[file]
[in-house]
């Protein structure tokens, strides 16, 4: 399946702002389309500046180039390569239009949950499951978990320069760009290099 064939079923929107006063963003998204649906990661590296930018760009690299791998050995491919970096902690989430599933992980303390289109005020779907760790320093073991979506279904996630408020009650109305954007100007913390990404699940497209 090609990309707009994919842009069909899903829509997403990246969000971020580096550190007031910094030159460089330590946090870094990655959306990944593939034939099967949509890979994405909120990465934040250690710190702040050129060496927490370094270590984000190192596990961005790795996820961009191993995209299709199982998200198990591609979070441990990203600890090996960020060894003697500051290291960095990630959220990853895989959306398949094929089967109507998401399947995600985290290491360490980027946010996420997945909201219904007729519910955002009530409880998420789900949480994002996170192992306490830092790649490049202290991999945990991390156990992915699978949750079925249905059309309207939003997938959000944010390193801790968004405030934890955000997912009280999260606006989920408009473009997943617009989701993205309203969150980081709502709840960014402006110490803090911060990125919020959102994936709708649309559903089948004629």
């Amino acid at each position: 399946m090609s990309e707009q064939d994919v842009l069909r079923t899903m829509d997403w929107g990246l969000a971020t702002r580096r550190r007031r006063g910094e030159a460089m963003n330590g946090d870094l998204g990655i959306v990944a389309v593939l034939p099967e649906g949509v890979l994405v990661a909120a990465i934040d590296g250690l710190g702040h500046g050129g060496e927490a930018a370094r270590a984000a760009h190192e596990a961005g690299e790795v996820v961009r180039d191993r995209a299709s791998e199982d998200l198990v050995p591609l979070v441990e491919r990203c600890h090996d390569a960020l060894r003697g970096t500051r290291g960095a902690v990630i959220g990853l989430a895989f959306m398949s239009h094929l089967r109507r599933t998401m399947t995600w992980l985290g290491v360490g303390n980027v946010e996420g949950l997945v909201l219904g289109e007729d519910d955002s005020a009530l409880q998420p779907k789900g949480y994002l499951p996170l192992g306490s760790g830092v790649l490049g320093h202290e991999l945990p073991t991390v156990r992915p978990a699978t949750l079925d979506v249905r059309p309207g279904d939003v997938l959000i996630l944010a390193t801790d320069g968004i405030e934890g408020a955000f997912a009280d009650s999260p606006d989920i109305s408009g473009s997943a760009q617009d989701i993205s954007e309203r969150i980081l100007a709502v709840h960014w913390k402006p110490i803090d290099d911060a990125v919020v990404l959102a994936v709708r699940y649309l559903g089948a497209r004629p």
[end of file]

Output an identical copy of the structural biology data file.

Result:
[in-house]
């Protein structure tokens, strides 16, 4: 399946702002389309500046180039390569239009949950499951978990320069760009290099 064939079923929107006063963003998204649906990661590296930018760009690299791998050995491919970096902690989430599933992980303390289109005020779907760790320093073991979506279904996630408020009650109305954007100007913390990404699940497209 090609990309707009994919842009069909899903829509997403990246969000971020580096550190007031910094030159460089330590946090870094990655959306990944593939034939099967949509890979994405909120990465934040250690710190702040050129060496927490370094270590984000190192596990961005790795996820961009191993995209299709199982998200198990591609979070441990990203600890090996960020060894003697500051290291960095990630959220990853895989959306398949094929089967109507998401399947995600985290290491360490980027946010996420997945909201219904007729519910955002009530409880998420789900949480994002996170192992306490830092790649490049202290991999945990991390156990992915699978949750079925249905059309309207939003997938959000944010390193801790968004405030934890955000997912009280999260606006989920408009473009997943617009989701993205309203969150980081709502709840960014402006110490803090911060990125919020959102994936709708649309559903089948004629």
């Amino acid at each position: 399946m090609s990309e707009q064939d994919v842009l069909r079923t899903m829509d997403w929107g990246l969000a971020t702002r580096r550190r007031r006063g910094e030159a460089m963003n330590g946090d870094l998204g990655i959306v990944a389309v593939l034939p099967e649906g949509v890979l994405v990661a909120a990465i934040d590296g250690l710190g702040h500046g050129g060496e927490a930018a370094r270590a984000a760009h190192e596990a961005g690299e790795v996820v961009r180039d191993r995209a299709s791998e199982d998200l198990v050995p591609l979070v441990e491919r990203c600890h090996d390569a960020l060894r003697g970096t500051r290291g960095a902690v990630i959220g990853l989430a895989f959306m398949s239009h094929l089967r109507r599933t998401m399947t995600w992980l985290g290491v360490g303390n980027v946010e996420g949950l997945v909201l219904g289109e007729d519910d955002s005020a009530l409880q998420p779907k789900g949480y994002l499951p996170l192992g306490s760790g830092v790649l490049g320093h202290e991999l945990p073991t991390v156990r992915p978990a699978t949750l079925d979506v249905r059309p309207g279904d939003v997938l959000i996630l944010a390193t801790d320069g968004i405030e934890g408020a955000f997912a009280d009650s999260p606006d989920i109305s408009g473009s997943a760009q617009d989701i993205s954007e309203r969150i980081l100007a709502v709840h960014w913390k402006p110490i803090d290099d911060a990125v919020v990404l959102a994936v709708r699940y649309l559903g089948a497209r004629p």